These include 11 cities with an immigrant presence of between 500,000 and 1 million people, for example in Argentina, Canada, USA, Russia and Israel (Clark, 2008,). This is not simply about numerical growth however, migrant communities are also increasingly diverse and this inevitably leads to much greater complexity within nation states, particularly in the Western economies, which are often the target countries for migration.
The extent of population movement is such that all western economies are now characterized by ‘super’ or ‘hyper’ diversity with cities, like London, Stockholm, Toronto, New York and Amsterdam with over 300 language groups.
This is beginning to re-define our notion of multiculturalism which had previously been seen as the then essentially White countries coming to terms with migrants from a limited number of former colonies. Relationships are now much more complex and community relations are multi-faceted, no longer simply revolving around majority/minority visible distinctions underpinned by distinct sociology-economic positions (Cantle 2012).
The reality is however that national and cosmopolitan identities now also need to sit alongside each other – they are not opposed – something that multiculturalism has never acknowledged.
Governmental responses to date have been ambivalent.
The changing nature of personal identities, with the separate components shaped by increasing diversity in terms of faith, present locality, and ethnicity – as well as an apparently declining sense of nationality is changing what it means to be Irish, English, French, American. Take your choice from Australia to Canada and you finds this taking place.
For the most part, Governments have attempted to reinforce their view of national identity through such measures as the teaching of national history and promoting national citizenship and identity. By steadfastly retaining the pretense of the integrity of national borders and governance, and by attempting to deny the interdependence brought by globalization, they reinforce a fear of ‘others’.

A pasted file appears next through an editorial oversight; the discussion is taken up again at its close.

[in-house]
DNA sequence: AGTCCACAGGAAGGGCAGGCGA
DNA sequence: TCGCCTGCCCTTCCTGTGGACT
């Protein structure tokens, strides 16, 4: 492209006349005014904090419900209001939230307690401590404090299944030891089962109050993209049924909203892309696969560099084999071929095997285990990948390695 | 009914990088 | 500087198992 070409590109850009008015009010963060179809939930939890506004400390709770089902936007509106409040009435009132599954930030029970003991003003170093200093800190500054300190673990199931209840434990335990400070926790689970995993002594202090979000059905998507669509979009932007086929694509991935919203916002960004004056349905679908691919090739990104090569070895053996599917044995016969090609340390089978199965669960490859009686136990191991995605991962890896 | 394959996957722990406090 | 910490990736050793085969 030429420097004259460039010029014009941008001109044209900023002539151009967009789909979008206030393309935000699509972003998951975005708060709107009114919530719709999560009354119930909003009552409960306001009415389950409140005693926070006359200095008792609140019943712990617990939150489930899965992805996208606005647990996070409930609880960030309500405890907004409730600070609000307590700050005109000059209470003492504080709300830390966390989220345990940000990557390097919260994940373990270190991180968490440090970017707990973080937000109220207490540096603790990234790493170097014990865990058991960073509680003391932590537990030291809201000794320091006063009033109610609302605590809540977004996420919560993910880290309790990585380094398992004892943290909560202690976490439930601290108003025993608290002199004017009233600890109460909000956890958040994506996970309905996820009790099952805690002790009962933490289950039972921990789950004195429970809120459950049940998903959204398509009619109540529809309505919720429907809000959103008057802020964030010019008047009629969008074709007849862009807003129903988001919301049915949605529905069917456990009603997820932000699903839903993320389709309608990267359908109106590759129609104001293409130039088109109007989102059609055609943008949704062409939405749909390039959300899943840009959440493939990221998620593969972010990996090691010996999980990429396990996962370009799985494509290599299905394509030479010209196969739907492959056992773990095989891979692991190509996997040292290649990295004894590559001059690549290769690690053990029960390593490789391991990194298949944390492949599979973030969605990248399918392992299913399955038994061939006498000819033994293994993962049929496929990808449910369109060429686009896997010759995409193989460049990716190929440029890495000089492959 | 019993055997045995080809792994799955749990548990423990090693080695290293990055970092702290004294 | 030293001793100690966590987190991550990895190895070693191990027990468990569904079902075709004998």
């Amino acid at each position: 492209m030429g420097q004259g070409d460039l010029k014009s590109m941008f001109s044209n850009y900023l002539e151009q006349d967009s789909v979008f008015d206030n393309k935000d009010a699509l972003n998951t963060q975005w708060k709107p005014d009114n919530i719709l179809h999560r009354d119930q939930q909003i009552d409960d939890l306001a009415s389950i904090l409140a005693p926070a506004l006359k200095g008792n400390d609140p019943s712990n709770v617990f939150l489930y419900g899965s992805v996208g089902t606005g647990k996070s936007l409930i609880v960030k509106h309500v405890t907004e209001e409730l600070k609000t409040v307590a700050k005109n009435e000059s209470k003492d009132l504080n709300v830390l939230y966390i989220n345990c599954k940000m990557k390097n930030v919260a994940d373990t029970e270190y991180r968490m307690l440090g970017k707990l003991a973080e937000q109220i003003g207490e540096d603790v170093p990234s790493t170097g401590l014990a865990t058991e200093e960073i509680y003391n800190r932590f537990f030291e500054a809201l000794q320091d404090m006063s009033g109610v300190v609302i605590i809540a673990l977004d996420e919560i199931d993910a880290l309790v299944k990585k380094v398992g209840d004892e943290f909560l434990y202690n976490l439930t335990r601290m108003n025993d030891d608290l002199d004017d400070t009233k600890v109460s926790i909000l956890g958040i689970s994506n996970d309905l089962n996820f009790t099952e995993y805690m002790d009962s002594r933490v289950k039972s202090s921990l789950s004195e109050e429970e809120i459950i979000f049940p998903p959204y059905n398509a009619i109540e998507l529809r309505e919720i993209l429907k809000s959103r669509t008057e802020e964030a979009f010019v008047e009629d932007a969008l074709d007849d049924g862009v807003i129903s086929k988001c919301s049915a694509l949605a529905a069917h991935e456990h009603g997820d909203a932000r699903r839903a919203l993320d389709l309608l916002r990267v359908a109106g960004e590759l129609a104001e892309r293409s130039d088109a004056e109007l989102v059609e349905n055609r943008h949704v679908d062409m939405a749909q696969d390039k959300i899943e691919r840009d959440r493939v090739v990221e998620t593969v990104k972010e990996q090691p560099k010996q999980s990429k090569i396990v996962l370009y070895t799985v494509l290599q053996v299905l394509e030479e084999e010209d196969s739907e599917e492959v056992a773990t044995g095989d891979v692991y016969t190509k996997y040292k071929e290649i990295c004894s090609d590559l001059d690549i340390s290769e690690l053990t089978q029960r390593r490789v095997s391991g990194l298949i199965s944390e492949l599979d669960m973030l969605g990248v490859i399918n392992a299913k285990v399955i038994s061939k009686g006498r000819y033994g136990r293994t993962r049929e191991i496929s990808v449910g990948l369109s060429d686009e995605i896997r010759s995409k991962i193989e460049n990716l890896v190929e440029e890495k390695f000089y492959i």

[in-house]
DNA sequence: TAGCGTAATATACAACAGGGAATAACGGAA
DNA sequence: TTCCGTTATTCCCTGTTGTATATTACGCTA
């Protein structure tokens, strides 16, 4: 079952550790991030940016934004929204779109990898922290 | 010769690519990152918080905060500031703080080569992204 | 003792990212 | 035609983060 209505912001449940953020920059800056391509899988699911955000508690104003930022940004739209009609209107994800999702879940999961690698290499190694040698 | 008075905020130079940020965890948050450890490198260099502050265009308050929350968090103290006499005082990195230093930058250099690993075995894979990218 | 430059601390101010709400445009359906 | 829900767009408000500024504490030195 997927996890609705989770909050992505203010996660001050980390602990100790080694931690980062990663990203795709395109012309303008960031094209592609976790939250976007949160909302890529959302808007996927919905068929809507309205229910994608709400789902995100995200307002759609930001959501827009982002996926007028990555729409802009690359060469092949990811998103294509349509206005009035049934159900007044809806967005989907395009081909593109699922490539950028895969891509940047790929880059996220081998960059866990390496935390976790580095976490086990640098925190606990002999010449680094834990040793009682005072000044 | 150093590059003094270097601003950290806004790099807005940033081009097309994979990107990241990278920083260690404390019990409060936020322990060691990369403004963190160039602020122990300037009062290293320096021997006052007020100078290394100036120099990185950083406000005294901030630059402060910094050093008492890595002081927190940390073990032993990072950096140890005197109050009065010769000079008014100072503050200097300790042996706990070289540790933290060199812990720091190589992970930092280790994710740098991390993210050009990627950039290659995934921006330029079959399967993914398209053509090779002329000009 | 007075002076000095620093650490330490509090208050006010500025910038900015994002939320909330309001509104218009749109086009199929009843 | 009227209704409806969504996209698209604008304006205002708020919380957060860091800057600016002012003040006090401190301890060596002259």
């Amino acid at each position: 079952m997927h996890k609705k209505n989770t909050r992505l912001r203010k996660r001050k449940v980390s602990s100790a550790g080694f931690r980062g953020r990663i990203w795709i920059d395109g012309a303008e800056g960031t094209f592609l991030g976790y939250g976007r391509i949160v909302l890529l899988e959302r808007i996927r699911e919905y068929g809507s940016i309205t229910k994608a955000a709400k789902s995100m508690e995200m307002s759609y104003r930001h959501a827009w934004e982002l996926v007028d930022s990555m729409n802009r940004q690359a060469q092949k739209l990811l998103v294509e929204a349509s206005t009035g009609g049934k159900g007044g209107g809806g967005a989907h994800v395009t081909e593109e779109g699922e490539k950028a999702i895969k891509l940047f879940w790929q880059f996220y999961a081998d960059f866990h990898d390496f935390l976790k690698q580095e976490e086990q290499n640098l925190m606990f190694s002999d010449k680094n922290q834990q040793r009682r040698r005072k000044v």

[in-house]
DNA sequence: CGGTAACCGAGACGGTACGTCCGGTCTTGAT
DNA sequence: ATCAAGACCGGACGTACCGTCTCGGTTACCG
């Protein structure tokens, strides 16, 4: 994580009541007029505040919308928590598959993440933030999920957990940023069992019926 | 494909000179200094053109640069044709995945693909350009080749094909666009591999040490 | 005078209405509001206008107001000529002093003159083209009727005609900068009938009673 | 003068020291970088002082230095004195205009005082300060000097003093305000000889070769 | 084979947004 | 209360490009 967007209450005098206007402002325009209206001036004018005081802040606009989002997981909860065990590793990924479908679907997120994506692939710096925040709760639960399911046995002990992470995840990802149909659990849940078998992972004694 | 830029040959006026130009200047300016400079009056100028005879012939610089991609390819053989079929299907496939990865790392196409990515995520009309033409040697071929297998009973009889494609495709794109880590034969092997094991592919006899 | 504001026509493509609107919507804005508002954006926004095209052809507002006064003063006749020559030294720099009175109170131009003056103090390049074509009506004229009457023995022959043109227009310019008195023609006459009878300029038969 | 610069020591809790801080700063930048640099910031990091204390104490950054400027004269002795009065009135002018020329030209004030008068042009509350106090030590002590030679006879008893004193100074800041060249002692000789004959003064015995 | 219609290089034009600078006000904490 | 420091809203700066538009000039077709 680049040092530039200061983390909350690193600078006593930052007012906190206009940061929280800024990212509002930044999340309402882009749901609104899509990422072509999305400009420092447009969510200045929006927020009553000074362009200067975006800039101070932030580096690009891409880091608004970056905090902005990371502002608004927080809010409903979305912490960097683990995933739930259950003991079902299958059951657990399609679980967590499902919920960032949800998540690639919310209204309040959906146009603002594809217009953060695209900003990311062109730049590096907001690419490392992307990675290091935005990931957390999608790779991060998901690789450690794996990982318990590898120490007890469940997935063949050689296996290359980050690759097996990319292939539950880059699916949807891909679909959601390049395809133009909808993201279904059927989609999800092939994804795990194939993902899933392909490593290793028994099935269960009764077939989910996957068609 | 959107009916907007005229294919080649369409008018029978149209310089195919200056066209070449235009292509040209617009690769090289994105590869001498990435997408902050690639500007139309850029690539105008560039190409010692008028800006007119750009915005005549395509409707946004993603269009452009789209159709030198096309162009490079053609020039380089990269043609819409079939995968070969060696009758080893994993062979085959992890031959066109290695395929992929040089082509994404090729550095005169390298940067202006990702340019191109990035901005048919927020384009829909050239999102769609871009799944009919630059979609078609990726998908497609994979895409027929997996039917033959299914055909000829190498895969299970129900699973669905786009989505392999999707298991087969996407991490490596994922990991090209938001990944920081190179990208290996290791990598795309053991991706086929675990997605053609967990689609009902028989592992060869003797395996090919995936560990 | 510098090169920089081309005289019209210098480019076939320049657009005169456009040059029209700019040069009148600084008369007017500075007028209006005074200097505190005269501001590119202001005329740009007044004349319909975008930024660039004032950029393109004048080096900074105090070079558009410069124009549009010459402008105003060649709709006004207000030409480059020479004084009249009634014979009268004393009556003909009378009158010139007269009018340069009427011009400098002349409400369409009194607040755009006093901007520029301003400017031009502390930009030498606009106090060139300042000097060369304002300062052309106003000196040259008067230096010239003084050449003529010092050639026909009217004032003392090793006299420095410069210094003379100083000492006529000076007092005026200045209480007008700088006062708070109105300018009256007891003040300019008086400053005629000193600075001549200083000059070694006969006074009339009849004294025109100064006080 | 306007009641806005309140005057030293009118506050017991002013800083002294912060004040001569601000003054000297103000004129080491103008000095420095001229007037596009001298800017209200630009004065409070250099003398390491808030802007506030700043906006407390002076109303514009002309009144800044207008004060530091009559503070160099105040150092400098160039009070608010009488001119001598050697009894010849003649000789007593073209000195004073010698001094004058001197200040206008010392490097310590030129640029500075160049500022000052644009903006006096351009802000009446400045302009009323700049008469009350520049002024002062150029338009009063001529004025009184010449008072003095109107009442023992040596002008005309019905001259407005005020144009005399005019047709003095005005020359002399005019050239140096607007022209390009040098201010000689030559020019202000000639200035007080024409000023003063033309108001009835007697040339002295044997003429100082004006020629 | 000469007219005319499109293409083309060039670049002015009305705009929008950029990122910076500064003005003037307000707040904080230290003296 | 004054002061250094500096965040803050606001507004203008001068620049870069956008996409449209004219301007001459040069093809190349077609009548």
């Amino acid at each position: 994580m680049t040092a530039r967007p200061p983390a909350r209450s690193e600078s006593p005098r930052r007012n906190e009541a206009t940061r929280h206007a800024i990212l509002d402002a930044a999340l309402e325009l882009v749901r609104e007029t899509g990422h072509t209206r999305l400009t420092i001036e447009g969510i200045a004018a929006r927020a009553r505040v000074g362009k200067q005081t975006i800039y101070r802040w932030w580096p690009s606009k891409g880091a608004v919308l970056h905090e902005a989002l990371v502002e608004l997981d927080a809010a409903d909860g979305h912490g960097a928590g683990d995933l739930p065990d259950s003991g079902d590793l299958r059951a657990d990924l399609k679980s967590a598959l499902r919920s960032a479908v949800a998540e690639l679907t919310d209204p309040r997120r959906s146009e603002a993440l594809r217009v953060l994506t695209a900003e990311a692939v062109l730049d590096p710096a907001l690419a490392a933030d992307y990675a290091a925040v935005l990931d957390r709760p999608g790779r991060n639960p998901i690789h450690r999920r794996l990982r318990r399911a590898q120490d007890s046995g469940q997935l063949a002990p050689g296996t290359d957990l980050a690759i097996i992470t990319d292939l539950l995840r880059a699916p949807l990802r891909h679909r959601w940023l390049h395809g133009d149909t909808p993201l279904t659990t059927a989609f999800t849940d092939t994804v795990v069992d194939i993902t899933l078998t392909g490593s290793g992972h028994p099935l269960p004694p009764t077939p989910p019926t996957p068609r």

They appear not to want to grasp or lag behind the current reality of multi-faceted identities within their communities and may well find that the new phenomenon of social media will begin to create new transnational relationships which transcend traditional power structures.
Already there is clear evidence of a decline in traditional democratic traditions across Europe, with election turnouts and political party membership in decline. There is also some evidence of the growth of new political movements from the indignados in Spain to that led by the comedian Grillo in Italy and the current lack of trust and disconnection from mainstream parties suggests that these movements could grow still further.
In the UK, along with many other countries, there have been attempts to restrict immigration and to ensure that those immigrants that do come are able to speak the native language and past various tests based on attitudes and knowledge of customs and history (Cantle, 2008).
There has been little by way of any systematic attempt to engage with globalization through intercultural education and to enable people to become more at ease with diversity and globalization
Identity remains promoted on the basis that it is fixed and within boundaries.
Sen, Suggests that conflict and violence are sustained today, no less than the past, by the illusion of a unique identity (Sen, 2006).